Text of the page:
Section: Database Interrogation
Author: Essens, Peter J. M. D.
Author: McCann, Carol A.
Author: Hartevelt, Mark A.
Book: Cognitive Ergonomics: Contributions from Experimental Psychology
Editor: van der Veer, Gerrit C.
Editor: Bagnara, Sebastiano
Editor: Kempen, Gerard A. M.
Date: 1992
Pages: 201-225
City: Amsterdam
Publisher: North-Holland, Elsevier Science Publishers
Copyright: © Copyright 1992 Elsevier Science Publishers
Note: Based on papers presented at the Fifth European Conference on Cognitive Ergonomics, Urbino, Italy, September, 1991. Reprinted from the journal, Acta Psychologica, Volume 78, Numbers 1-3.
Absract: The use of logical operators in query languages is considered to be a major source of user problems in database querying. The present study investigated whether people untrained in logic could successfully interpret logical operators; and, how errors and latencies are related to the structure of the query. In an experiment, the logical complexity of an SQL-style query formulation was varied in using AND, OR, and NOT operators in either single or combined form. The latency and error data converged to show that subjects had increasing difficulty with queries constructed with a combination of different operators. The inclusion of parentheses had a strong positive effect on task performance. Verbal protocols were used to identify sources of errors in query processing. A model of query processing was formulated and predictions of latencies and errors on the basis of processing components were tested.

Bookmark: E.vanderVeer.92.227
Title: Analysing the Deep Structure of Queries: Transfer Effect on Learning a Query Language
Section: Database Interrogation
Author: Linde, Lena
Author: Bergstrom, Monica
Book: Cognitive Ergonomics: Contributions from Experimental Psychology
Editor: van der Veer, Gerrit C.
Editor: Bagnara, Sebastiano
Editor: Kempen, Gerard A. M.
Date: 1992
Pages: 227-241
City: Amsterdam
Publisher: North-Holland, Elsevier Science Publishers
Copyright: © Copyright 1992 Elsevier Science Publishers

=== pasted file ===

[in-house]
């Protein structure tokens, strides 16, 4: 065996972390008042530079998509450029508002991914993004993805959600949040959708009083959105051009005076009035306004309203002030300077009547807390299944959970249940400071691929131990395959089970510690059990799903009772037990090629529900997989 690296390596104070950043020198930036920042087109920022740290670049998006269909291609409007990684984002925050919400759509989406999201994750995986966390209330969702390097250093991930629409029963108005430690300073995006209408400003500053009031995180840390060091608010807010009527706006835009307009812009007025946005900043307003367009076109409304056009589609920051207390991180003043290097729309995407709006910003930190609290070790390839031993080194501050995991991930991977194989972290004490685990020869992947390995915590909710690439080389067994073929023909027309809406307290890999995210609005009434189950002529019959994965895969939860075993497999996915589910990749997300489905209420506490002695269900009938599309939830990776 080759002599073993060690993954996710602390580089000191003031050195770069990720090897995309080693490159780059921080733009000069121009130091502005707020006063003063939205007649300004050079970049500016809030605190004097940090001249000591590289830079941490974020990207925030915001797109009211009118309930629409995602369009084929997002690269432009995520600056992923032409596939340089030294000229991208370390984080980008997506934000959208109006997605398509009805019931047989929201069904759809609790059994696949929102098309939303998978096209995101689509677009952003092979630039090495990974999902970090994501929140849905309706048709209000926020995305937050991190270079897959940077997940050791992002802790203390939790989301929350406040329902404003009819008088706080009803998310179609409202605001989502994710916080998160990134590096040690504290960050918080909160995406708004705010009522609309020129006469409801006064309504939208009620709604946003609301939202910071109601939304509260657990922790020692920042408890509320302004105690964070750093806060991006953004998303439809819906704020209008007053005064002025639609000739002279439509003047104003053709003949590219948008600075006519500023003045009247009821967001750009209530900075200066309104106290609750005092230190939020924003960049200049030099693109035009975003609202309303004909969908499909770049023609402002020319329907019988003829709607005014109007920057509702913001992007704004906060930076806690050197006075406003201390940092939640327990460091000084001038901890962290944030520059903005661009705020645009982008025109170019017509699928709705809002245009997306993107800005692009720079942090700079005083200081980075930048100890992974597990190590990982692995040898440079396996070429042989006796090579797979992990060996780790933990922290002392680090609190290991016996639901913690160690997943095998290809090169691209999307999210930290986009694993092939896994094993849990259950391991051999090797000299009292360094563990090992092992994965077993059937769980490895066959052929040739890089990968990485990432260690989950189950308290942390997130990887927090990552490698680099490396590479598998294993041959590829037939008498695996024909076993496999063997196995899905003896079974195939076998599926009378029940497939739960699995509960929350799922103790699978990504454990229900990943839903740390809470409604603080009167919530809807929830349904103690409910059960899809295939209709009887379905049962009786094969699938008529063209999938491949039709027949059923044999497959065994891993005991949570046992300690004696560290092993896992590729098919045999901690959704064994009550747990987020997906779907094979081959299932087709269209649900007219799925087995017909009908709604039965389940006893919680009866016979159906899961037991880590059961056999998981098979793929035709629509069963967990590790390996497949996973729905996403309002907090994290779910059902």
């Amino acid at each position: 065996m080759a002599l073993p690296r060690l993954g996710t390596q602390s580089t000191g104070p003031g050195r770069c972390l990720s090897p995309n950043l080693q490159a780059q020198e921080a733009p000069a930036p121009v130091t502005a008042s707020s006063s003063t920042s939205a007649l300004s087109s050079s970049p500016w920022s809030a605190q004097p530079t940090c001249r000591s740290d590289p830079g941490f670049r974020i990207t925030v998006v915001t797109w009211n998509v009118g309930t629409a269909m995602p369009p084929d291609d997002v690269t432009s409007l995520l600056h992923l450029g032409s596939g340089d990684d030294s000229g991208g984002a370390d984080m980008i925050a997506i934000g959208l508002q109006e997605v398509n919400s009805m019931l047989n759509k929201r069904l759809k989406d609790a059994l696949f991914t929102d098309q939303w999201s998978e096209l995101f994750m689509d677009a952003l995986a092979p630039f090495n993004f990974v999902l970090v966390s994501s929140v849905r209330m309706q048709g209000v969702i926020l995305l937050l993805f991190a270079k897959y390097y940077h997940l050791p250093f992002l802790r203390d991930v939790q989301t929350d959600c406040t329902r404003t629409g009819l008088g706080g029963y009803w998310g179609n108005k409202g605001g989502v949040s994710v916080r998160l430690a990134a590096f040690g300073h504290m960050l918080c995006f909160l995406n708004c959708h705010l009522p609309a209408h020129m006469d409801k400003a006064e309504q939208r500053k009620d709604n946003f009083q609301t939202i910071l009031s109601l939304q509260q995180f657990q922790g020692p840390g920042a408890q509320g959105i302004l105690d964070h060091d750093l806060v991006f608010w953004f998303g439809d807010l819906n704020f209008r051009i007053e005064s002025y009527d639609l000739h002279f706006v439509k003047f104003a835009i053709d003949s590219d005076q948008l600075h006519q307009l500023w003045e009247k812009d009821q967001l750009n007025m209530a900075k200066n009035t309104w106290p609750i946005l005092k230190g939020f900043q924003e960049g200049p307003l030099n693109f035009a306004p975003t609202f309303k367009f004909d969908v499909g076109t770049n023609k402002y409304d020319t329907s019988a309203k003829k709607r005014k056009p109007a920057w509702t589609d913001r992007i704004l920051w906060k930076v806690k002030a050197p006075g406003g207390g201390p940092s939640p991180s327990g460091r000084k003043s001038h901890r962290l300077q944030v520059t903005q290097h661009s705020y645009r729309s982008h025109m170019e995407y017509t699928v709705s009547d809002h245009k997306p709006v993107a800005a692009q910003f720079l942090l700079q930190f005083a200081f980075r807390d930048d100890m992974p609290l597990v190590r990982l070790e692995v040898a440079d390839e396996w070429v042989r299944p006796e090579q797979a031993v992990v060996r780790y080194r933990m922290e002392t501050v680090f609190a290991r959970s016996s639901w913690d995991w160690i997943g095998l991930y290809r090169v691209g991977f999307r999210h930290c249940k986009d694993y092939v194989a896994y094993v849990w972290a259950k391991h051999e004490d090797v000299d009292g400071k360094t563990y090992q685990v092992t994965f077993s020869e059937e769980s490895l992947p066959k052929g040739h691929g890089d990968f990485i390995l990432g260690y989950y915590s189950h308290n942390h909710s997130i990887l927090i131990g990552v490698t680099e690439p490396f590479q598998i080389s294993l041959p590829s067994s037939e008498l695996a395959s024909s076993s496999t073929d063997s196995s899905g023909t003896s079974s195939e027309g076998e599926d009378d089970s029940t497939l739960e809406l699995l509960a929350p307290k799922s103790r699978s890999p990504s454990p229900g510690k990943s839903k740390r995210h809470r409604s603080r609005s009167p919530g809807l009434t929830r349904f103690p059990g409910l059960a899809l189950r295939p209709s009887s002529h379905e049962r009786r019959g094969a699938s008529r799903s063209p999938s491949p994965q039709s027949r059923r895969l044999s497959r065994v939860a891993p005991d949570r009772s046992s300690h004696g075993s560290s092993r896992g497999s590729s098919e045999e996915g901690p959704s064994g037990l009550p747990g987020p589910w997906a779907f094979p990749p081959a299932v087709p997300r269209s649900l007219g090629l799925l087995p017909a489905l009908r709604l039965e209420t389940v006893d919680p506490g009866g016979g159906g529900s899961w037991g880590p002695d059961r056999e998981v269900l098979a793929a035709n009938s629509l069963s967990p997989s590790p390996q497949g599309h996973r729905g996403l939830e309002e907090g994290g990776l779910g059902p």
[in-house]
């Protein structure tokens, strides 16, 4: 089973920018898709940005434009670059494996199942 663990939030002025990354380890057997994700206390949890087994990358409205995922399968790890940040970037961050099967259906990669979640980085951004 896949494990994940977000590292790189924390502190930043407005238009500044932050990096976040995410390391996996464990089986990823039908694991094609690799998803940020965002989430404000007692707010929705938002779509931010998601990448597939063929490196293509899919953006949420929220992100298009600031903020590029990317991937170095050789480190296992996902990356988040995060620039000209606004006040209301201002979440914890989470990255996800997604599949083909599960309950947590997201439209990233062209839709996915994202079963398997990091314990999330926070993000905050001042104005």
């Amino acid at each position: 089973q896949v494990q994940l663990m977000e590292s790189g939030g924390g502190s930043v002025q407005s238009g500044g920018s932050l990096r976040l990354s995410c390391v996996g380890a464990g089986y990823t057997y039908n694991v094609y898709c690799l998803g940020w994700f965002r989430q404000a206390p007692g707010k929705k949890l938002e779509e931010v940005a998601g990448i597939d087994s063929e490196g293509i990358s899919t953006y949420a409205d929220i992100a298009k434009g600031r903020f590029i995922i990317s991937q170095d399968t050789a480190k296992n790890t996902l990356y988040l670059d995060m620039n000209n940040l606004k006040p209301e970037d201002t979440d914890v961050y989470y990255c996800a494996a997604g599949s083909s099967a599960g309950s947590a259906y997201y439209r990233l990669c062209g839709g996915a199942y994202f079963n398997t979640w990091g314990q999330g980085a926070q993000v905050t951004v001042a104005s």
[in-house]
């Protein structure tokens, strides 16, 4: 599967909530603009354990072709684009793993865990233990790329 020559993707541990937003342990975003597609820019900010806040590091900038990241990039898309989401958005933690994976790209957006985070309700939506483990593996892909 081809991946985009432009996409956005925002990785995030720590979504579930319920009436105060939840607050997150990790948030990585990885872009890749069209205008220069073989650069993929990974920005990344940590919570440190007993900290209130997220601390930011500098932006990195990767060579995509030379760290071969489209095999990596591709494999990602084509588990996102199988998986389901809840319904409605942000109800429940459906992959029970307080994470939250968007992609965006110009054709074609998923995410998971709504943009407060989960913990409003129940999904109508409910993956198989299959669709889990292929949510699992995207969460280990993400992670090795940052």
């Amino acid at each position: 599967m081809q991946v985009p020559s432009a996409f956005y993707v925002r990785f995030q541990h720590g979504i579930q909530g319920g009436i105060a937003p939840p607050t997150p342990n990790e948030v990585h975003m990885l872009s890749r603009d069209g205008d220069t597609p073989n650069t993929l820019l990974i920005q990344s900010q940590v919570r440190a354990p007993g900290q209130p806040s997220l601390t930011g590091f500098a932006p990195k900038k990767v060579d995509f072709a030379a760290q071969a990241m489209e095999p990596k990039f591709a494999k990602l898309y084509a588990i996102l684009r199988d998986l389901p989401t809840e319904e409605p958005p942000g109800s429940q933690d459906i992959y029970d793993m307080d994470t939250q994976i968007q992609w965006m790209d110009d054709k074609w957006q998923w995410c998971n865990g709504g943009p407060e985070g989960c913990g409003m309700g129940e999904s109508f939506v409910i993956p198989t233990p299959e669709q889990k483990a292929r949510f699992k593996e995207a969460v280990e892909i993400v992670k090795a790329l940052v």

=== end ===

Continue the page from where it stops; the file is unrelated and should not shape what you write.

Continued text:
Note: Based on papers presented at the Fifth European Conference on Cognitive Ergonomics, Urbino, Italy, September, 1991. Reprinted from the journal, Acta Psychologica, Volume 78, Numbers 1-3.
Absract: This experiment was designed to investigate the impact on performance, while learning a query language, of specific instructions pertaining to the 'deep-structure' of the queries. The instructions related to deep-structure comprised training in analysing queries in natural language in terms of logical constituents. The effect of such instructions was investigated for two different query languages. One was a textual and one was a 'graphic' query language. The results suggested that the usefulness of explicit training in analysing queries in terms of logical deep-structure is dependent on the semantic constraints in the query language. The textual query language, which had keywords and a syntactical template such as GET_WHERE_ EQ_ assumedly induced analysis of the query regardless of pretraining, while the graphic used in this study tended to encourage a trial-and-error approach, especially when no prior training in analysing queries was given.

Bookmark: E.vanderVeer.92.243
Title: Adapting Systems to Differences between Individuals
Section: Database Interrogation
Author: Jennings, Frances
Author: Benyon, David
Author: Murray, Dianne
Book: Cognitive Ergonomics: Contributions from Experimental Psychology
Editor: van der Veer, Gerrit C.
Editor: Bagnara, Sebastiano
Editor: Kempen, Gerard A. M.
Date: 1992
Pages: 243-256
City: Amsterdam
Publisher: North-Holland, Elsevier Science Publishers
Copyright: © Copyright 1992 Elsevier Science Publishers
Note: Based on papers presented at the Fifth European Conference on Cognitive Ergonomics, Urbino, Italy, September, 1991. Reprinted from the journal, Acta Psychologica, Volume 78, Numbers 1-3.
Absract: Adaptive systems should be able to accommodate the preferred interface styles of different users. An experiment was conducted in order to determine whether significant differences exist between individuals performing the same task, using different interfaces. Individual users' performances on five different interfaces to a computer database system, after the initial learning stage, were compared with their scores on various cognitive and personality tests. The results suggested that two interface styles are necessary for database systems in order for them to suit a range of users: an aided-navigation interface with a constrained dialogue for low spatial ability users, and a non-aided navigation interface with a flexible dialogue for high spatial ability users. Both interfaces should minimize the amount of verbal input necessary.

Bookmark: E.vanderVeer.92.259
Title: Interference among Text-Editing Commands: Fan-Effects and the Role of System Consistency
Section: Text Editing
Author: Heydemann, Martin
Author: Hoffmann, Rudolf
Author: Schmidt, Rainer
Book: Cognitive Ergonomics: Contributions from Experimental Psychology
Editor: van der Veer, Gerrit C.